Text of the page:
Soil Cycle gives back, offers solution to bear trashcan dilemma

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COLORADO SPRINGS, Colo. — A group called Soil Cycle rides around on bikes gathering food scraps that otherwise would be dumped into landfills and then converts that food waste into compost.

Once a week, Soil Cycle picks up food waste from its members, then puts it in this contraption and eventually you have compost or what farmers called black gold.

The whole idea of composting is to not let food scraps go to the landfill because that creates methane which is a harmful greenhouse gas.

Soil Cycle is a non-profit encouraging residents in downtown Colorado Springs to sign up for their curbside composting pick-up service. In May they started a drop-off site so people outside of their pick-up area can still participate.

The group currently has a drop-off site at the West Side Community Center and they are hoping to add one at Ivy Wild School as an alternative solution alongside the new bear smart trash ordinance.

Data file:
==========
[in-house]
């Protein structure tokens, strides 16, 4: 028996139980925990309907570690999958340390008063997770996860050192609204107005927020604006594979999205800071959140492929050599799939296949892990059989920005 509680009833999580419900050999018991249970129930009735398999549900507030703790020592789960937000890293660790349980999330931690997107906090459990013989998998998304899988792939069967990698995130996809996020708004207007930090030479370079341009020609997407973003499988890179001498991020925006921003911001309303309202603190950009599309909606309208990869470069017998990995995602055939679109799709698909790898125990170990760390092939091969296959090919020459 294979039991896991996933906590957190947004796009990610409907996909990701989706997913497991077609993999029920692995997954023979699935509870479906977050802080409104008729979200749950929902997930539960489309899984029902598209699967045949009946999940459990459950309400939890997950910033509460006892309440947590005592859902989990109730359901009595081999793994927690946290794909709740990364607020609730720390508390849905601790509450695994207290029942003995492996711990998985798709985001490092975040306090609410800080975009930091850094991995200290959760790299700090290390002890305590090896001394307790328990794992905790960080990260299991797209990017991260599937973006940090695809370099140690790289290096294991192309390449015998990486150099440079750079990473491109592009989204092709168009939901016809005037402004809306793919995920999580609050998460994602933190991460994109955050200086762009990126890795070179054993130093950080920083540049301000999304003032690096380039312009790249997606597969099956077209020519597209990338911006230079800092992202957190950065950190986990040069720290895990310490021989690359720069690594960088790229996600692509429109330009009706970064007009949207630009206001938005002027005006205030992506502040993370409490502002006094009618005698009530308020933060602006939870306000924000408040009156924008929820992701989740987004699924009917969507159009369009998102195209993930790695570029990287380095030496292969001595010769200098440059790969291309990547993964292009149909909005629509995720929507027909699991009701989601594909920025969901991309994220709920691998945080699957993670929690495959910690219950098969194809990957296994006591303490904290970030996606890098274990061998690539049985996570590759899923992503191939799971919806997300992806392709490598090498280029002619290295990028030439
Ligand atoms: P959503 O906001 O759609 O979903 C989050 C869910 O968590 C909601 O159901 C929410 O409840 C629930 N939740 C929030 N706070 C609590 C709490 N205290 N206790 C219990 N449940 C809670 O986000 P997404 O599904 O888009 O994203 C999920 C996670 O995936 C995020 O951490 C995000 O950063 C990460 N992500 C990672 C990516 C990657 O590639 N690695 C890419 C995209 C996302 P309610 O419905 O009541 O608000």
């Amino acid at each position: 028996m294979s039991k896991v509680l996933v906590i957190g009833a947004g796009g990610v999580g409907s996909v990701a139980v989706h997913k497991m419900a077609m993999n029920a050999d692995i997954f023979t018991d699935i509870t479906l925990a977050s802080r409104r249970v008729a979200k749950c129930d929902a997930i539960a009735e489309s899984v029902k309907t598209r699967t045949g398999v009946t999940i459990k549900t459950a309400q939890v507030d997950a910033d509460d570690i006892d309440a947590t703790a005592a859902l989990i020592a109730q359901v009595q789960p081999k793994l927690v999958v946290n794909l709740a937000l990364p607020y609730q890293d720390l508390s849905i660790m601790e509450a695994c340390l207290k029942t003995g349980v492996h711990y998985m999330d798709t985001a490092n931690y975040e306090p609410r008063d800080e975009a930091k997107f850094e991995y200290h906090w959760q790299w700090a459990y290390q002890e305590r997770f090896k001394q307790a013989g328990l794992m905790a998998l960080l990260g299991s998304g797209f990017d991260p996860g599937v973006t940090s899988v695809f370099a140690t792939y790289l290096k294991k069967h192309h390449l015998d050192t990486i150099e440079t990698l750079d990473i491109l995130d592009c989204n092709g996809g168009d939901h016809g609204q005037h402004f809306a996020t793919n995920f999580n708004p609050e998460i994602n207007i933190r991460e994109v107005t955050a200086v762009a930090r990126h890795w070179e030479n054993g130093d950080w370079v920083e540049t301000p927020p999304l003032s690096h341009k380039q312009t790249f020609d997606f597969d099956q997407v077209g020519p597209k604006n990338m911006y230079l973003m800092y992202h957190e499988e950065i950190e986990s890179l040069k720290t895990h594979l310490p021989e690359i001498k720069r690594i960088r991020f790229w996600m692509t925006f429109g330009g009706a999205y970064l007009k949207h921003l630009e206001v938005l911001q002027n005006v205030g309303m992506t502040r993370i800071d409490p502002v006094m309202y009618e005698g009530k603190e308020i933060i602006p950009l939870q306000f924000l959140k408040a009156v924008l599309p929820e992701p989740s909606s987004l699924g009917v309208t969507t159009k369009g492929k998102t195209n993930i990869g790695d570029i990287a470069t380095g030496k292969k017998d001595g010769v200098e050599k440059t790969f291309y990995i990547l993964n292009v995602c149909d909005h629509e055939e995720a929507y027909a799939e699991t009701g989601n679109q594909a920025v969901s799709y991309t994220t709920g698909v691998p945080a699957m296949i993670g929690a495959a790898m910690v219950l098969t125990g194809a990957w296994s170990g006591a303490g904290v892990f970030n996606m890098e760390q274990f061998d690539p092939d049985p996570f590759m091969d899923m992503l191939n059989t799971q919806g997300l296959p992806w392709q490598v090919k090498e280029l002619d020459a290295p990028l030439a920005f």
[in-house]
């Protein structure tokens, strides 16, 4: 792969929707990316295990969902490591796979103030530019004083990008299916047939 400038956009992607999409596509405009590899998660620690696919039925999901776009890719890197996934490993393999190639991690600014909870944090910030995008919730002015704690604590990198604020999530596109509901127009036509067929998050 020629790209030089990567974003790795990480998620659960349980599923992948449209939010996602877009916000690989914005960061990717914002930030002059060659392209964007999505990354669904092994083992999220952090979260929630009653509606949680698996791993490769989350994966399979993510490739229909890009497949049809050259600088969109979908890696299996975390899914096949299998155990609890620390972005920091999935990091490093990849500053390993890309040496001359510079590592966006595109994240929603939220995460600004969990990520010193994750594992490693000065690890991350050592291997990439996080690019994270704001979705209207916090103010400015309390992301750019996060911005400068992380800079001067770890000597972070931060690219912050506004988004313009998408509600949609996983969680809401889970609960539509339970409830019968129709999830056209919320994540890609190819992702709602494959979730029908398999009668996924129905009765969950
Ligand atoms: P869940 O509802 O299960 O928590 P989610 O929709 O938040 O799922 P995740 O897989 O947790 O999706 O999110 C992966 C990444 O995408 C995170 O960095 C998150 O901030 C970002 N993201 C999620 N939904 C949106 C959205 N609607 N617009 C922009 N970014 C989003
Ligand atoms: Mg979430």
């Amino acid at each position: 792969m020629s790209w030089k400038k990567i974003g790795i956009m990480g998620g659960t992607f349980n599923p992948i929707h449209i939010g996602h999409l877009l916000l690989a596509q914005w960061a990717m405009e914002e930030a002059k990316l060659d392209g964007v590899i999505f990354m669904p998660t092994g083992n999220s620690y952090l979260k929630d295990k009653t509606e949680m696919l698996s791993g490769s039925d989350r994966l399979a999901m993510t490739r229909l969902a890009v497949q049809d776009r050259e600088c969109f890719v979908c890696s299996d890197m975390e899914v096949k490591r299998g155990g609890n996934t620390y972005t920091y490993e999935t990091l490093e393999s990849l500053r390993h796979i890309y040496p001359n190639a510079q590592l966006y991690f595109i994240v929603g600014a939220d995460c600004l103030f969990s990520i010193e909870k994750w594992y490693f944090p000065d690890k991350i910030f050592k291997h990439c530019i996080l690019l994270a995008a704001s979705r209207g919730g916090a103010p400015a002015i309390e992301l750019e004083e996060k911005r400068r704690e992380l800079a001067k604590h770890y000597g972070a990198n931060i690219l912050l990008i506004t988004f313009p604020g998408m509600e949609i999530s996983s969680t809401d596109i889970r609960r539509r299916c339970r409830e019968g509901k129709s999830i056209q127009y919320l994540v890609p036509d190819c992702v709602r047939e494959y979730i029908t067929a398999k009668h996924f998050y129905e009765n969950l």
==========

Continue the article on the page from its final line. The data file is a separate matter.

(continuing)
Composter-in-Chief of Soil Cycle, Nat Stein, said it’s the food waste inside the trash cans the bears want.

“Part of the issue with the bear-proof trash cans is, yes they prevent a bear from getting into your trash, but they don’t prevent bears from coming to your trash. If there is food waste in your trash, that’s what they are attracted too, they are looking for food,” said Composter-in-Chief Nat Stein. “So, as part of an approach to public safety in those areas, that are susceptible to the bear encounters, composting can be a good solution for keeping the food waste — which is attracting the bears — out your trash in the first place.”

If you’d like to drop-off compost it’s $12 per month.

On Wednesday volunteers rode through downtown to deliver sacks of fresh compost via bicycle to members of Soil Cycle.

The food scraps members have donated throughout the year have been turned into compost. Now, for every person who donates food scraps, once the process is complete they get some black gold for their gardens at home.

They say this process only works with every person doing their part like spokes in a wheel.

“Giving back to people that have been inputting compost especially by bicycle, makes me pretty happy and makes me proud to live in this community,” said Allen Beauchamp, with Bike Colorado Springs.

They are also taking leaves to help with the composting processes. So, if you rake your yard you can just drop it off at 1090 S. Institute in Colorado Springs.

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